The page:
Men's pasts brought to light
A Lutz woman has made it her mission to show where sex offenders live.
By S.I. Rosenbaum, Times Staff Writer
Published February 29, 2008
PALM RIVER - The home for sex offenders opened quietly a few months ago.
One by one, men moved in to the ramshackle trailers off 24th Avenue S, men with terrible things in their pasts.
No one in the neighborhood noticed their presence. Not until Judy Cornett came.
There she was, handing out fliers. Speaking to the civic association. Holding a meeting Thursday night at a local church.
"Make some noise!" she told a gathering of about 60 residents. "Tigers will eventually attack. Sex offenders will eventually attack."
People in the audience nodded and muttered. One woman wiped away tears.
Cornett, who lives in Lutz, is an outsider to Palm River. But this is her life work: finding sex offenders and rallying communities against them.
In 1992, Cornett's young son was abducted and raped. When the rapist was released from prison, Cornett spent years hounding him out of hotels and apartments across the state.
Now, Cornett runs a nonprofit organization, Safety Zone Advocacy. She's softened somewhat. While her former allies were biker clubs, Thursday she brought along a Hillsborough County sheriff's detective and a code enforcement official.
She says she has come to feel sympathy for some offenders.
"I'm not against all of these guys," Cornett said. "We can't create hysteria in our communities over someone who's not really going to be a problem."
But to her, the residents of 5015 24th Ave. S are more than fair game.
Of the eight who live there, six carry the label "predator" for repeat offenses or especially heinous crimes.
One of them, Mitchell Westerheide, isn't termed a predator. But in 1995 he pleaded guilty in Volusia County to carving his initials into his then-underage girlfriend's skin, and tearing her flesh with fishhooks.
Thursday night, Cornett recounted the details of his crime. She played a video montage of the men's mug shots.
She said the company that runs the park targets poor neighborhoods.
"They're trying to find beds wherever they can and suck up the profits," she said.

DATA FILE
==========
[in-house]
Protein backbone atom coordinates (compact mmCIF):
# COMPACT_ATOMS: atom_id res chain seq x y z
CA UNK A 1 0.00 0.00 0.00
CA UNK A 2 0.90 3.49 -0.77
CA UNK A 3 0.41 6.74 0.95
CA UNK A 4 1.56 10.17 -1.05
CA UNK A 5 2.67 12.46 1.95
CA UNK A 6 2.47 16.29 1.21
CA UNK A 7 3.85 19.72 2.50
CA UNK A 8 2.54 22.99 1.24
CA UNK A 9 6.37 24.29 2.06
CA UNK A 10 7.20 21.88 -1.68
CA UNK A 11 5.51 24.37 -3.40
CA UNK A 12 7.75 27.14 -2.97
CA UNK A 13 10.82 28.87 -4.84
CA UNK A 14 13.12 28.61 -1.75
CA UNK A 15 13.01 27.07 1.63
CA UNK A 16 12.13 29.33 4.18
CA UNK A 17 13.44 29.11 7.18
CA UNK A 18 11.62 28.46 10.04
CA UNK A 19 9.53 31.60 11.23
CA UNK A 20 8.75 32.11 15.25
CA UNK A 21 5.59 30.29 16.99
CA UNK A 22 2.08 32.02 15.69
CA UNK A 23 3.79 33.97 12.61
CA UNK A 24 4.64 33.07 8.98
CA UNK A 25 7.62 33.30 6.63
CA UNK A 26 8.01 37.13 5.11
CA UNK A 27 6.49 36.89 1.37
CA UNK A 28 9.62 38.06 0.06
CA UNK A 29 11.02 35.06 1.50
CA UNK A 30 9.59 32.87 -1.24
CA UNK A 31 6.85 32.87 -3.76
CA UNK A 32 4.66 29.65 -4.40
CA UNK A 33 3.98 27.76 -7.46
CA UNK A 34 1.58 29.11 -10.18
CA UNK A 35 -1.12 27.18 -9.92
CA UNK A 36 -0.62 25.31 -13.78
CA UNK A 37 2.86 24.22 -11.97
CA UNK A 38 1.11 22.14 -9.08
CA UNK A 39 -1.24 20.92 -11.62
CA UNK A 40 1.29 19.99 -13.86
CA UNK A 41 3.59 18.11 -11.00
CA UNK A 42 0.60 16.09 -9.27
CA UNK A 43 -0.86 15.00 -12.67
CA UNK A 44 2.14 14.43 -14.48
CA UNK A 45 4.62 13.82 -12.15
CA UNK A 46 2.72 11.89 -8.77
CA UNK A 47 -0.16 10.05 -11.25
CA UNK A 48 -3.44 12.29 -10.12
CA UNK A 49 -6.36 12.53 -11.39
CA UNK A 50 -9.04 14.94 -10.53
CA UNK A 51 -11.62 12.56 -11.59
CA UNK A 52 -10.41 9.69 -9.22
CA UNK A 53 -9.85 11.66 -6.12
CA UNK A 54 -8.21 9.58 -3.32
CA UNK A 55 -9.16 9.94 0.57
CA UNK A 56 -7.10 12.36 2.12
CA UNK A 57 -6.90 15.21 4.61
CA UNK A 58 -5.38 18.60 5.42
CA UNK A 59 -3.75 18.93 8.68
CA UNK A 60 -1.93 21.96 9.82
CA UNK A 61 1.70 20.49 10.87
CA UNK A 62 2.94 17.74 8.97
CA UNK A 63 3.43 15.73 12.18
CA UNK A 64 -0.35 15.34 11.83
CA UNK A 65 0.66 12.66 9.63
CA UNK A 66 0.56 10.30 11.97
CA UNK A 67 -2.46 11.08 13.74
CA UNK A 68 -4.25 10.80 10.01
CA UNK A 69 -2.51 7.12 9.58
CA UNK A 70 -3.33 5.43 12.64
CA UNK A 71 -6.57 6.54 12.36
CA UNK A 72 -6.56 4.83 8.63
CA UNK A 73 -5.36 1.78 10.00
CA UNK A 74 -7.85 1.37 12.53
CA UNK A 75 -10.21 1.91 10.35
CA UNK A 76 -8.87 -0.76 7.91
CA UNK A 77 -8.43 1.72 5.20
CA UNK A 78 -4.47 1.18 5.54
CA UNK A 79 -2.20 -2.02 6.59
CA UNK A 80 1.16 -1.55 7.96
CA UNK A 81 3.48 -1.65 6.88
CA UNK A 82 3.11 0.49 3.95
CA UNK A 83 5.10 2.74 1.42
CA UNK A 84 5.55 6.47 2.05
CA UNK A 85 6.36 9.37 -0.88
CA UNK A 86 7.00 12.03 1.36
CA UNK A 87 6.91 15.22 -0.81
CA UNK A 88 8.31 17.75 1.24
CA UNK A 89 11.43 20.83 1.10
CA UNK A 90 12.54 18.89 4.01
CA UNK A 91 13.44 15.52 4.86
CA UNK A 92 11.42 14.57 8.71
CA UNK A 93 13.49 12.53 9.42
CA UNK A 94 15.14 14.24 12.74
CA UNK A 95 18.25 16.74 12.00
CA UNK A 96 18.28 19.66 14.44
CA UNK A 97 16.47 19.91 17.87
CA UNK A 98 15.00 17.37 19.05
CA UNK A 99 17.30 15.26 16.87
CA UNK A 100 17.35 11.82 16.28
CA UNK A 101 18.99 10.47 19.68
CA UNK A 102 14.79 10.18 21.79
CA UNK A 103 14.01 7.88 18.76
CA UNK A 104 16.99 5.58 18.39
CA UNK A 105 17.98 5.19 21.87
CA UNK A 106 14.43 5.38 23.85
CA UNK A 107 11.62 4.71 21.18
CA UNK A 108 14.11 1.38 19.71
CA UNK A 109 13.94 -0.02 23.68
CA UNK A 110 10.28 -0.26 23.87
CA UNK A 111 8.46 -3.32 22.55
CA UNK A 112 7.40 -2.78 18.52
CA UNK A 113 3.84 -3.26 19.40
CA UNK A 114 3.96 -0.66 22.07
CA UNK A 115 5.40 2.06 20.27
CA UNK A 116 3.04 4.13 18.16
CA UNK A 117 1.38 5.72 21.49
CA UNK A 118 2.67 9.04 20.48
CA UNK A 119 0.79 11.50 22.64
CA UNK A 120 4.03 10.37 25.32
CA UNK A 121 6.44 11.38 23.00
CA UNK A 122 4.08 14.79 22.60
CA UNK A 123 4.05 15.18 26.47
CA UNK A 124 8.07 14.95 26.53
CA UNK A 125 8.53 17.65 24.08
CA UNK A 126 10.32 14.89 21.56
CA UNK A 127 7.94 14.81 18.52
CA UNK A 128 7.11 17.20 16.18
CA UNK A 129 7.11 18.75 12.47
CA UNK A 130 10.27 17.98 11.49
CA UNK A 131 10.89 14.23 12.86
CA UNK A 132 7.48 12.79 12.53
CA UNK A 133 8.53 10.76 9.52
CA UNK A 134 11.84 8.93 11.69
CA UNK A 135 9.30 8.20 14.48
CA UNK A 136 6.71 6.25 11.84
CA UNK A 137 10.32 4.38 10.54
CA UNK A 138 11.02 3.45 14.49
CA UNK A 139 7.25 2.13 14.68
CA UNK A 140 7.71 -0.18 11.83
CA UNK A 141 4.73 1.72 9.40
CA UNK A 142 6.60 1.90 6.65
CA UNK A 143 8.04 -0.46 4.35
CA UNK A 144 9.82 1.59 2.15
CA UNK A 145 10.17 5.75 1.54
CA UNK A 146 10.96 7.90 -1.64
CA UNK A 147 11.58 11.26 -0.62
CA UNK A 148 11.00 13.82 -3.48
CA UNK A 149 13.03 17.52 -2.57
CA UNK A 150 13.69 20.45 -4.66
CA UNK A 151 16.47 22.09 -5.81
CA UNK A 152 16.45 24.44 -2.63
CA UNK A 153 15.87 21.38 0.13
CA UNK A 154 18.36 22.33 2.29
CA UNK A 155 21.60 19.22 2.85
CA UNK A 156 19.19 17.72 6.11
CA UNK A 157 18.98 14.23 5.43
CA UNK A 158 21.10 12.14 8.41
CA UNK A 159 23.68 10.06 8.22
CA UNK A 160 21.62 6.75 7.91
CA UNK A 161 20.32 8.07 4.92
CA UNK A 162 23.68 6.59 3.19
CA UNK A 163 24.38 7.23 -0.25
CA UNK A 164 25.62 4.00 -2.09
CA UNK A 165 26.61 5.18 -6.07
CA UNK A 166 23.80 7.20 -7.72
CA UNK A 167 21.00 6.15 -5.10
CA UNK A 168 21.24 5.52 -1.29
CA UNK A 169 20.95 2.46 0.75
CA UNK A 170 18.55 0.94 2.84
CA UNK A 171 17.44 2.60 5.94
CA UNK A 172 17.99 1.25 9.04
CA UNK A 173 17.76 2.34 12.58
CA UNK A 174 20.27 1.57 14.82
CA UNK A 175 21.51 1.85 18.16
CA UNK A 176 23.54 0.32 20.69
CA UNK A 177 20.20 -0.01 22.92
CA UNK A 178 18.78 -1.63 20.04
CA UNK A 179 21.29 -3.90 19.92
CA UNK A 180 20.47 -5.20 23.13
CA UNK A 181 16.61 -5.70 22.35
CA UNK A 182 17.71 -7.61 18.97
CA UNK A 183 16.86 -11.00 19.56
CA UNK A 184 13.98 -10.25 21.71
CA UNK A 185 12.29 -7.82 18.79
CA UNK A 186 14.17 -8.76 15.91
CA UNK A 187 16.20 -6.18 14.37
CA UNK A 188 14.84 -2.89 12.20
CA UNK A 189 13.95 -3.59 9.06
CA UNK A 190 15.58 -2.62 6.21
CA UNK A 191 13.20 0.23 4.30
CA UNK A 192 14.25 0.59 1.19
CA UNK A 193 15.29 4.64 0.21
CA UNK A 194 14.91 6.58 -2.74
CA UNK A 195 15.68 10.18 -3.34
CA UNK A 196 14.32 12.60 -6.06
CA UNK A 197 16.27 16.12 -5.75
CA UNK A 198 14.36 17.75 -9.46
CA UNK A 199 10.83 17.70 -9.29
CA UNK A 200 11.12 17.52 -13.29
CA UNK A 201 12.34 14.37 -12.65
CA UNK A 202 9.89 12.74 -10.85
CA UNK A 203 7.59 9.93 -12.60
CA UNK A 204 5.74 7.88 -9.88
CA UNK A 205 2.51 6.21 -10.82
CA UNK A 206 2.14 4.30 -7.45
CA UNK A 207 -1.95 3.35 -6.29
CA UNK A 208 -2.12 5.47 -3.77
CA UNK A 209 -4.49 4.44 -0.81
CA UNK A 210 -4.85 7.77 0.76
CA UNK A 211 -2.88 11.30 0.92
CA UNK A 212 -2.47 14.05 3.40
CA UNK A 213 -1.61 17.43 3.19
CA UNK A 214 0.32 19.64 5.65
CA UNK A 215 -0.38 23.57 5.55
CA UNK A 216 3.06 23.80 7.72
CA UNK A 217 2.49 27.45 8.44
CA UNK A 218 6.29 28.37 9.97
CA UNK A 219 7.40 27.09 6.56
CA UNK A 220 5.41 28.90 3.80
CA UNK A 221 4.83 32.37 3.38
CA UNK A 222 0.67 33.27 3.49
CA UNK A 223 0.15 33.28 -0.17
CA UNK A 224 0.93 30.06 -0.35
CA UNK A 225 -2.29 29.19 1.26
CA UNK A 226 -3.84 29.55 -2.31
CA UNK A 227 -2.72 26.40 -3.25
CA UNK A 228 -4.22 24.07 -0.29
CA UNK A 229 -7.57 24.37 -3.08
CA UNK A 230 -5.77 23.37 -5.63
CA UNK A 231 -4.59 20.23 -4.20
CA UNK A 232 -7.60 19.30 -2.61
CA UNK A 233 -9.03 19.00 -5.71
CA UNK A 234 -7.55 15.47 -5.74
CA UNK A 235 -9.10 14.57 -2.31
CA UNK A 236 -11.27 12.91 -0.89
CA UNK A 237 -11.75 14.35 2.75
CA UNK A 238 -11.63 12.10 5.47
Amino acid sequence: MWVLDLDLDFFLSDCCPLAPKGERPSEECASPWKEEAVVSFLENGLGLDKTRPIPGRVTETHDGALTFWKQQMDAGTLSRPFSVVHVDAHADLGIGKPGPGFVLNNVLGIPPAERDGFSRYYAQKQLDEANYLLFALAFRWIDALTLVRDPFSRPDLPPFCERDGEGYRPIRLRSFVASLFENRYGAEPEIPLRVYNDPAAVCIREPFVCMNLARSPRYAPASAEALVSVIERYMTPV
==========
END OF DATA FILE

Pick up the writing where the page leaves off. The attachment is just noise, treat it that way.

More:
But the organization that runs the park, Florida Justice Transitions, is also a nonprofit - best known for its Pinellas facility, Palace Mobile Home Park, which houses about 100 sex offenders, as well as Nancy Morais and her son.
Morais founded Transitions after her son, a sex offender, had trouble finding housing after his release from prison.
"Life as a sex offender is a very difficult thing for these men on a good day," said James Broderick, the nonprofit's business administrator. "Society being what it is, this is probably a better environment for them. These men will be better off and society will be better off."
They pay $400 for housing, utilities and a shuttle to weekly counseling sessions, he said.
"We're not making money. We're losing money," he said.
And he denied Cornett's allegation that the company targets poor neighborhoods.
Hillsborough sheriff's Detective Joseph Venero, who attended Thursday's meeting, said he still wasn't sure whether facilities like Transitions were helpful or harmful. "The jury's still out."
But Palm River residents were moved by Cornett's message.
"If something isn't done now, it won't do nothing but get worse," said Horace Baity, 53.
"Judy scared me," said Michelle Williams, who lives in Apollo Beach but grew up in Palm River. "She put something under my feet and made me want to get out and fight for the children."
Reach S.I. Rosenbaum at email@example.com or 813 661-2442. Times staff writer Jessica Vander Velde contributed to this report.